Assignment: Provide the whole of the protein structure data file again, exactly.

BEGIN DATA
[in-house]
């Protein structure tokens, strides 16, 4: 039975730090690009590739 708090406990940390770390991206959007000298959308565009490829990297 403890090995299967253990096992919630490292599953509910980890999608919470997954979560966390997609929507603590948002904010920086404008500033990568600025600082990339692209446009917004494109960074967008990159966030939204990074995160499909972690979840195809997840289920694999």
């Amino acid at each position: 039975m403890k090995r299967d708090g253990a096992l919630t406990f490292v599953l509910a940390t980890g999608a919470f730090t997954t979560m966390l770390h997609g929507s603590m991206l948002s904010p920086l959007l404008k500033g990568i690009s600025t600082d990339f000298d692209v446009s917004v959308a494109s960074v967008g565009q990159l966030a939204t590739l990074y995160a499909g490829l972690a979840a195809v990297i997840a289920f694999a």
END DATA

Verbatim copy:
[in-house]
């Protein structure tokens, strides 16, 4: 039975730090690009590739 708090406990940390770390991206959007000298959308565009490829990297 403890090995299967253990096992919630490292599953509910980890999608919470997954979560966390997609929507603590948002904010920086404008500033990568600025600082990339692209446009917004494109960074967008990159966030939204990074995160499909972690979840195809997840289920694999």
């Amino acid at each position: 039975m403890k090995r299967d708090g253990a096992l919630t406990f490292v599953l509910a940390t980890g999608a919470f730090t997954t979560m966390l770390h997609g929507s603590m991206l948002s904010p920086l959007l404008k500033g990568i690009s600025t600082d990339f000298d692209v446009s917004v959308a494109s960074v967008g565009q990159l966030a939204t590739l990074y995160a499909g490829l972690a979840a195809v990297i997840a289920f694999a």